Chocolate, produced from the fruit of the cocoa tree (Theobroma Cacao), has long fascinated mankind.
Even the scientific name of the plant, given by the botanist Linnaeus, hints at its appeal, with Theobroma derived from the Greek for ‘food of the gods’ . Although today we think of chocolate as a solid edible, in fact, for much of its history, chocolate was consumed in liquid form, as a highly-prized beverage. While today, chocolate is cheap and ubiquitous – an easily available snack food – for much of its history it was costly, luxurious and only available to an elite.
As with a number of food plants now widely eaten around the world, cocoa traces its origins to Latin America. The origins of when and how cocoa was first cultivated have been lost in the midst of time, but it is now thought that the ancient Olmec civilization, which flourished in what is now Mexico from around 1500 BC to around 400 BC, knew of cocoa and cultivated it.
The later Mayan civilization (A250 AD to 900AD) both cultivated the cocoa tree and consumed cocoa, using the beans to make a drink for their sacred rituals and also as a currency in trading.
After the decline of the Mayans, cocoa then played a key role in the Aztec civilization which flourished between the 13th and 16th centuries. In Aztec culture, cocoa was laden with symbolism, used in trading and to make a highly-prized, luxurious beverage consumed by the Aztec elite. To make the beverage the cocoa beans were ground, mixed sparingly with water, flavoured with different spices, including dried chilli and vanilla and stirred and poured from one vessel to another to create a highly-prized foam.
One of the earliest recorded encounters between Europeans and cocoa took place in 1502 when the explorer Christopher Columbus, on a voyage from the Spanish court, arrived in the New World. Ferdinand, Columbus’s son, captured a Mayan trading boat laden with cargo including what the Europeans took to be ‘almonds’ but which are now assumed to be cocoa beans.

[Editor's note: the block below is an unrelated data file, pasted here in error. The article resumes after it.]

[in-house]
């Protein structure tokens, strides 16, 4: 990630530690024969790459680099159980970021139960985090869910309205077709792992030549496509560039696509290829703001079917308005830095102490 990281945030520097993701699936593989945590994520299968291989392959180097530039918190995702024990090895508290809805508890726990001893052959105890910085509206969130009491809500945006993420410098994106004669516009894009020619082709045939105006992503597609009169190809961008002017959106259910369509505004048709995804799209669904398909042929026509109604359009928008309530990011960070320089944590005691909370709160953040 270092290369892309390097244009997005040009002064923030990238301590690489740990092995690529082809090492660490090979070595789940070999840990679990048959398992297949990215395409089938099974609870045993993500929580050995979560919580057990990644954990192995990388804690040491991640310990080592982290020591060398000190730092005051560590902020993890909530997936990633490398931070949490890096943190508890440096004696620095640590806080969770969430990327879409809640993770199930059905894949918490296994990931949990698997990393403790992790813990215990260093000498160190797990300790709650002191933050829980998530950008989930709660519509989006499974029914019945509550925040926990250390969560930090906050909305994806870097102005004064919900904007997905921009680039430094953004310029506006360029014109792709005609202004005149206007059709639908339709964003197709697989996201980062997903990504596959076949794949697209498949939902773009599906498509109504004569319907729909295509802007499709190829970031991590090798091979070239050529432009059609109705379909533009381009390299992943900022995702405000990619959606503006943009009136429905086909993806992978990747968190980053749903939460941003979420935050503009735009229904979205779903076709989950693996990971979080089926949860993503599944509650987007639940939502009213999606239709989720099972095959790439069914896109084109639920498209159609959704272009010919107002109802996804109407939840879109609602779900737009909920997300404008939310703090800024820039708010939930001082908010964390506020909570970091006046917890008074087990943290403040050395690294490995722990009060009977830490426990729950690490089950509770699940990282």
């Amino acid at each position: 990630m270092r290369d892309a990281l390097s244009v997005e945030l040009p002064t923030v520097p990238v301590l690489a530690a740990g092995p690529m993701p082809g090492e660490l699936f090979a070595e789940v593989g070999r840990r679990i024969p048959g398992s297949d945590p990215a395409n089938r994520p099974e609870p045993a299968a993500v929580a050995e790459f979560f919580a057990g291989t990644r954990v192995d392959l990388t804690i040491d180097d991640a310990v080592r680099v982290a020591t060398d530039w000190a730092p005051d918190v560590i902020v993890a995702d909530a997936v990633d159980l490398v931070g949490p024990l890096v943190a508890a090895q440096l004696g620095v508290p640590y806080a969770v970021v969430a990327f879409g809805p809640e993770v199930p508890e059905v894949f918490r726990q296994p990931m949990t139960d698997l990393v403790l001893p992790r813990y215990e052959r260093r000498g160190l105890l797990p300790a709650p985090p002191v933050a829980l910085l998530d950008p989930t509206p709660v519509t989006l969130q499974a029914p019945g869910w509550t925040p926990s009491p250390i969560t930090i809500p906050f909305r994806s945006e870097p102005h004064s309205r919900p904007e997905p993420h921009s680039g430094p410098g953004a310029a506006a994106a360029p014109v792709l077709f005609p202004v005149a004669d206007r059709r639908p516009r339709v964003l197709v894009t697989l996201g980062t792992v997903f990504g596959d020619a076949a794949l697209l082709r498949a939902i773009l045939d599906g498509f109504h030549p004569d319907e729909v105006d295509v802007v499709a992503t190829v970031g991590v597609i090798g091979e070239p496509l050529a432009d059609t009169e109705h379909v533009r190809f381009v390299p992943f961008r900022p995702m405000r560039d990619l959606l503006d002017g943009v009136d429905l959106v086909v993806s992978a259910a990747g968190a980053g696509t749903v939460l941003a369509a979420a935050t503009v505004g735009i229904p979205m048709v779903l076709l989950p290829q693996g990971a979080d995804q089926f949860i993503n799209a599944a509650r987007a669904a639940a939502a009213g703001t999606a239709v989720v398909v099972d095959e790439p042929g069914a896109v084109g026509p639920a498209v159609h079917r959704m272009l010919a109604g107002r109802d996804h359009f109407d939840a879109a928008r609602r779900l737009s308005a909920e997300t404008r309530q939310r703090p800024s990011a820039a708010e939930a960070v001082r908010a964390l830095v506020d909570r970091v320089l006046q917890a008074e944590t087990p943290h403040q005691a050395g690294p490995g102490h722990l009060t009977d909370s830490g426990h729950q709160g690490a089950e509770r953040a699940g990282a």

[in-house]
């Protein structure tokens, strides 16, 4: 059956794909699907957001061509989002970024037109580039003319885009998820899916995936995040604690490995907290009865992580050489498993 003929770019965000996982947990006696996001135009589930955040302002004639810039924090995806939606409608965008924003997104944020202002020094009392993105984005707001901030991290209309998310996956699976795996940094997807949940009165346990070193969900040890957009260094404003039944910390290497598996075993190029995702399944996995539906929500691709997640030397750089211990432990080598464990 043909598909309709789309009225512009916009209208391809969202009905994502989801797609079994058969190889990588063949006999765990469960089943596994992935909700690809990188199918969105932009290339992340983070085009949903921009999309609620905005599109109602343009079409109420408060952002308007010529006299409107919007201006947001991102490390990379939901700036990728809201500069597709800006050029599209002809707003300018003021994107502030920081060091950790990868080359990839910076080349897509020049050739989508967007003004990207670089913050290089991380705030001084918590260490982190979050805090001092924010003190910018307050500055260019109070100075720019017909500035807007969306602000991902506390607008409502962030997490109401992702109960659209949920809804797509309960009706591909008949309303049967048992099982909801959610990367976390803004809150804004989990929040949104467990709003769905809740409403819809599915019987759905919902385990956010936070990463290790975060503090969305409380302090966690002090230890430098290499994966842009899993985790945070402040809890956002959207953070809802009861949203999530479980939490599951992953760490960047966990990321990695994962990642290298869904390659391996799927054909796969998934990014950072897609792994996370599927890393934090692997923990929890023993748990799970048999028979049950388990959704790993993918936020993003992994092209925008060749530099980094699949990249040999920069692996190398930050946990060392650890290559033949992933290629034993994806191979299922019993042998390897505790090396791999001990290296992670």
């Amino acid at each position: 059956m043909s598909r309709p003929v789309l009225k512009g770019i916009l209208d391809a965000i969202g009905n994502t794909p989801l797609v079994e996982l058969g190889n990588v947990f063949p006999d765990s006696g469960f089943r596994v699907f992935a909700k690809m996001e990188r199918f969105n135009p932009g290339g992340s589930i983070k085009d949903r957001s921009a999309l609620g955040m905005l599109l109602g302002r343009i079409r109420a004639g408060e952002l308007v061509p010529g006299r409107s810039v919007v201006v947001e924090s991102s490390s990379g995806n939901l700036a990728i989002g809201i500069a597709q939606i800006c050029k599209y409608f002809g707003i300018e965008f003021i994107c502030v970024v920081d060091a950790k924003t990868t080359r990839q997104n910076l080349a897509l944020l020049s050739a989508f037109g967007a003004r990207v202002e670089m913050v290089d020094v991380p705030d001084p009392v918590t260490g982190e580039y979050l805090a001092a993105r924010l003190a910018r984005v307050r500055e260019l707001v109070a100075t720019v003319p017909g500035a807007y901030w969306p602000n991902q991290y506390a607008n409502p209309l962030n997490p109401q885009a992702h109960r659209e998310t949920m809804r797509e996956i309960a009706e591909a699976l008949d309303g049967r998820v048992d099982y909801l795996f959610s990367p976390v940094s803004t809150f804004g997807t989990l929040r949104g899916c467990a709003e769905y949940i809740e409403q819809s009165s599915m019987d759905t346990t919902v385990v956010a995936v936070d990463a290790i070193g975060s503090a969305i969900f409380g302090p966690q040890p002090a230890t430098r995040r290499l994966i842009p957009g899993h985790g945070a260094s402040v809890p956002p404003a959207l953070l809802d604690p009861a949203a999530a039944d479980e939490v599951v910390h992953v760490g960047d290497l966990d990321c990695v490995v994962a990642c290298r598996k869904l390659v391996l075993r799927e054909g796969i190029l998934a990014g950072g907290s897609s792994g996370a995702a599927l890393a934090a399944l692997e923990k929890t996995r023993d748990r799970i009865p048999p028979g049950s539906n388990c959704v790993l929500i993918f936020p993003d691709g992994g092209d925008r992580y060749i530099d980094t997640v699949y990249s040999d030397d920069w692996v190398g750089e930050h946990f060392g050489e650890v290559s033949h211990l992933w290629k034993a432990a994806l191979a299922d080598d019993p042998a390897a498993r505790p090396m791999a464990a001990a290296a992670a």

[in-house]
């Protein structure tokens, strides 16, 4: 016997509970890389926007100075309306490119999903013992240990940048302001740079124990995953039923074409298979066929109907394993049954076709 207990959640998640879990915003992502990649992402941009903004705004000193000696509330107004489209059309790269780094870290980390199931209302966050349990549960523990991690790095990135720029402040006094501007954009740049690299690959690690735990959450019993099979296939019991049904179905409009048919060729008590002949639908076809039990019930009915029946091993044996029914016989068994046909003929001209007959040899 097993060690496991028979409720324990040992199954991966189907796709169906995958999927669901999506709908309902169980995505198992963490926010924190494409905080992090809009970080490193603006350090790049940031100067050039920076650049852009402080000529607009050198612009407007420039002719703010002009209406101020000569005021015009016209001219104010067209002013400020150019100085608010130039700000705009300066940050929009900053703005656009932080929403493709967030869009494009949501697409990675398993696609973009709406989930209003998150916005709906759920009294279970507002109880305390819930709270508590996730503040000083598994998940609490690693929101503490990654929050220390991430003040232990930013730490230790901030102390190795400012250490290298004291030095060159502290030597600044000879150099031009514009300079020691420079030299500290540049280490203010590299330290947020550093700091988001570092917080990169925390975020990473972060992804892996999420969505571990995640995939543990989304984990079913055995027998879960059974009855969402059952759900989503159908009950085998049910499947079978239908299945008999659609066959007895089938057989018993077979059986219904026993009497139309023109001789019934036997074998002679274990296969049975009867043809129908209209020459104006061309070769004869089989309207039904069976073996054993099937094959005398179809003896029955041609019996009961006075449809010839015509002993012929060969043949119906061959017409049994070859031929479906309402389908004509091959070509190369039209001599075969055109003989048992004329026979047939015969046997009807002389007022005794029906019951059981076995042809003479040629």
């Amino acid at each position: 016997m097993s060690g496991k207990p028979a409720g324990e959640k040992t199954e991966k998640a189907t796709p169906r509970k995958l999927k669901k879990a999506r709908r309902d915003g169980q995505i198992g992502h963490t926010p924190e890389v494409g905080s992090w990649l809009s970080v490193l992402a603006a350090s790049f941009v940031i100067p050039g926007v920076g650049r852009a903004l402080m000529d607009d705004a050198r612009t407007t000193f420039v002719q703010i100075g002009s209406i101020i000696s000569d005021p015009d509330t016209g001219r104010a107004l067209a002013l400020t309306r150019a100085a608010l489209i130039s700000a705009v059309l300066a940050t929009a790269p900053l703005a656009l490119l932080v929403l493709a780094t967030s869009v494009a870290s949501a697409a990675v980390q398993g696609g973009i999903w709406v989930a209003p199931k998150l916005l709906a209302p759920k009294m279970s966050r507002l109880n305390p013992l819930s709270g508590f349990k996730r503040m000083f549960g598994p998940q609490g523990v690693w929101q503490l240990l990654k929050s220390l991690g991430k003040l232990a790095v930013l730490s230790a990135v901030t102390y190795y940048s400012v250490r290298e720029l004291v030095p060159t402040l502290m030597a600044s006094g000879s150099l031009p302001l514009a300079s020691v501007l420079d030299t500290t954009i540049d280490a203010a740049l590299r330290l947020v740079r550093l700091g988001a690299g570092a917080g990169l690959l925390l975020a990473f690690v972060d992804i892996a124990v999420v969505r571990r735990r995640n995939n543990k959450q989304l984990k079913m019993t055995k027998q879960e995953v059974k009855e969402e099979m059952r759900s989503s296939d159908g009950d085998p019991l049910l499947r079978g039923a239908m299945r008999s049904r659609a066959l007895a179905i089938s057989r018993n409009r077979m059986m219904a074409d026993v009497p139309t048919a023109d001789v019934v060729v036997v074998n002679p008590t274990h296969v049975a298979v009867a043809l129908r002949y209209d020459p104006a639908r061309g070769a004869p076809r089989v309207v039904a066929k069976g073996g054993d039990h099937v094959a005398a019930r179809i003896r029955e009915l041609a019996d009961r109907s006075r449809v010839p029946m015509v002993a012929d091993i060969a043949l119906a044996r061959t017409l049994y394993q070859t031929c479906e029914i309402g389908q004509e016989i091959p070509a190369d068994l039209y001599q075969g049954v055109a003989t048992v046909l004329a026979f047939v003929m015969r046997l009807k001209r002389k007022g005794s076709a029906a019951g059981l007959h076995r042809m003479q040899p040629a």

In his account of the encounter, Ferdinand observed: ‘They seemed to hold these almonds at a great price, for when they were brought on board together with their goods, I observed that when any of these almonds fell, they all stooped to pick it up, as if an eye had fallen’.
It was, however, the Spanish conquest of first Yucatan then the valley of Mexico between 1517 and 1526 under Cortes that really brought cocoa to the attention of Europeans. The Spanish observed the role that cocoa played in Aztec society and the importance of the dark, bitter drink made from the beans.
Bernal Diaz, a Spanish witness to an Aztec banquet attended by the Aztec emperor Montezuma II, wrote in his memoirs: ‘sometimes they brought him in cups of pure gold a drink made from the cocoa plant, which they said he took before visiting his wives. I saw them bring in a good fifty large jugs of this chocolate, all frothed up, of which he would drink a little.'
The word chocolate is generally thought to have been coined by the Spaniards, mixing together the Mayan word for cocoa chocol and the Aztec word for water atl, so creating a Spanish word for the version of the Aztec drink that the Spaniards had begun to appreciate and to which they attributed valuable medicinal properties including that aphrodisiac ones.
Following the Spanish conquest, chocolate was gradually introduced to Western Europe. In 1544 chocolate was among the gifts brought by Kekchi Maya of Guatemala to Prince Philip of Spain. Chocolate, non-intoxicating and with its healthy attributes and reputation as an aphrodisiac reputation, became a fashionable, highly-esteemed beverage among the European elite, particularly popular at the Spanish court.